An ongoing drought in Iraq revealed a sunken Bronze Age city.
In an effort to stop crops in the area from wilting through months of drought and regional water shortages, locals have drained the Mosul Dam since December, and the receding water has uncovered the ancient structures along the river. According to a University of Tübingen release—which contains several fascinating photos of the site—the city includes the remains of a palace and large buildings, suggesting that this was an important center for the Mitanni Empire. Parts of the city were first excavated back in 2018, during another drought.
German and Kurdish archaeologists from several universities have scrambled to study and document as much of this city as they could before it was resubmerged again. Earlier this year, they succeeded in mapping out the ruins and found well-preserved structures along with cuneiform tablets, slabs of writing that were widely used across the Middle East thousands of years ago.
The 3,400-year-old ruins are now underwater again. The buildings found in the area are made from unfired clay, and many are several meters tall and are still in good condition, despite being underwater for about 40 years. They include towers, homes, and a multi-story storage building, according to the release. The city is from the Mitanni Empire, a kingdom that ruled around the northern Euphrates-Tigris area from roughly 1500 BCE to 1300 BCE.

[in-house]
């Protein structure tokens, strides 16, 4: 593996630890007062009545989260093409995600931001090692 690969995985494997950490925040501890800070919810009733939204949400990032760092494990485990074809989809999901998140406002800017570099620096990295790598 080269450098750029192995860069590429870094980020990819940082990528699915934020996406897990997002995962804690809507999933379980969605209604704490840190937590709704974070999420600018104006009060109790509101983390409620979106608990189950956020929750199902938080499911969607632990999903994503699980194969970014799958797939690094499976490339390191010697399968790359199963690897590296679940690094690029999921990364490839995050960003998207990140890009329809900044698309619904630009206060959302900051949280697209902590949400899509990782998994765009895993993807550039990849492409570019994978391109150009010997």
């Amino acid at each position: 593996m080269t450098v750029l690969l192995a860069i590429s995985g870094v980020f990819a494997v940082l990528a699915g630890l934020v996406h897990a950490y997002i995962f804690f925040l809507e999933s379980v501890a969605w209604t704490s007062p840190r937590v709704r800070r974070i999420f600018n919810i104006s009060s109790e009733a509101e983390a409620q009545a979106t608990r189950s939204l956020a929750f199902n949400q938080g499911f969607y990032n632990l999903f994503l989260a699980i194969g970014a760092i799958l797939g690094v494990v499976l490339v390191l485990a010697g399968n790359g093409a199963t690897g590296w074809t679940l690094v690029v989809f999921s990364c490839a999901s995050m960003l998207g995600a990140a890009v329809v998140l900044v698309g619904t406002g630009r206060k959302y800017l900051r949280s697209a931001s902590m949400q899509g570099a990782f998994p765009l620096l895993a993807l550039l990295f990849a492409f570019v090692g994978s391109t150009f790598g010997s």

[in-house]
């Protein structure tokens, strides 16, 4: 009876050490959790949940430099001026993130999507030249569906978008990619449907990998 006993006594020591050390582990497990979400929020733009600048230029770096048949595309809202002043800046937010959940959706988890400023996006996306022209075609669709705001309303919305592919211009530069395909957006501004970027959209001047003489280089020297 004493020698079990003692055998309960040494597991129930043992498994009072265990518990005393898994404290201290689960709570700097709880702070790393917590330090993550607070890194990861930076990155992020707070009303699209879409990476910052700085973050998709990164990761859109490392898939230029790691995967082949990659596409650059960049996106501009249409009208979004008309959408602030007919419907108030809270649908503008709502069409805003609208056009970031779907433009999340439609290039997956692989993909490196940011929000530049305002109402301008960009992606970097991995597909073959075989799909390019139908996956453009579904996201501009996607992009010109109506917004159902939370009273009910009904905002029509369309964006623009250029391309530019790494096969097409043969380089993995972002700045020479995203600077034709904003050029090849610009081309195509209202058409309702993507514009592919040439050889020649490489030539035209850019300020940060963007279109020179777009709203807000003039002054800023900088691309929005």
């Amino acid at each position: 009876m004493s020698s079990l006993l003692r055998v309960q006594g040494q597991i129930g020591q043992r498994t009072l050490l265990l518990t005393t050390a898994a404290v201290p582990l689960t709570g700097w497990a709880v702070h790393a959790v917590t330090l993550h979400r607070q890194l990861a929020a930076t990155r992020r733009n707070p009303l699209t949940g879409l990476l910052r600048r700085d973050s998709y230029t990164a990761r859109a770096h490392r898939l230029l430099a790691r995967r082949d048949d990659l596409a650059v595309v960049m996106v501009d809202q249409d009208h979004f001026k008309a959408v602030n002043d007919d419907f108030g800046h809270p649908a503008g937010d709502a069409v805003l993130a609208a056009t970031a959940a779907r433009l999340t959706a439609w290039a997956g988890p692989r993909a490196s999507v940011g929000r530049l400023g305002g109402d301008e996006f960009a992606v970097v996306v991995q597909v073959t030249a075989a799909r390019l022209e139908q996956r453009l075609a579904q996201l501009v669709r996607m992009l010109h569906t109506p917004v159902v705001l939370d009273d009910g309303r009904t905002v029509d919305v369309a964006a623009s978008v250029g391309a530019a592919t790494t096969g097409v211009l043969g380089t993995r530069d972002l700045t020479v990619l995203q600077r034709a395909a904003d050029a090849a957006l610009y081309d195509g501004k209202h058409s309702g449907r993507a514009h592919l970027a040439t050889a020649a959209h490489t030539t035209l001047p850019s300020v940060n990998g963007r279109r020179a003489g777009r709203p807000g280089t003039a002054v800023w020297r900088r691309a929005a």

Receding water levels around the world are bringing to light other relics of history. In Spain, a reservoir’s levels are so low after a dry winter that the previously flooded village of Aceredo emerged from its watery depths. So much of the abandoned town was out of the water that people were able to walk once again through its streets.
And in the American West, bodies are cropping up in areas that used to be covered by dozens of feet of water. In early May, a body in a barrel was found near Nevada’s Lake Mead. About a week later, more human remains were found at the lake, near a recreation center. And a 2021 drought in the Midwest uncovered a piece of an 8,000-year-old skull along the Minnesota River. As the prevalence of drought increases for many parts of the world, more watery treasures (or dark secrets) may come to the surface.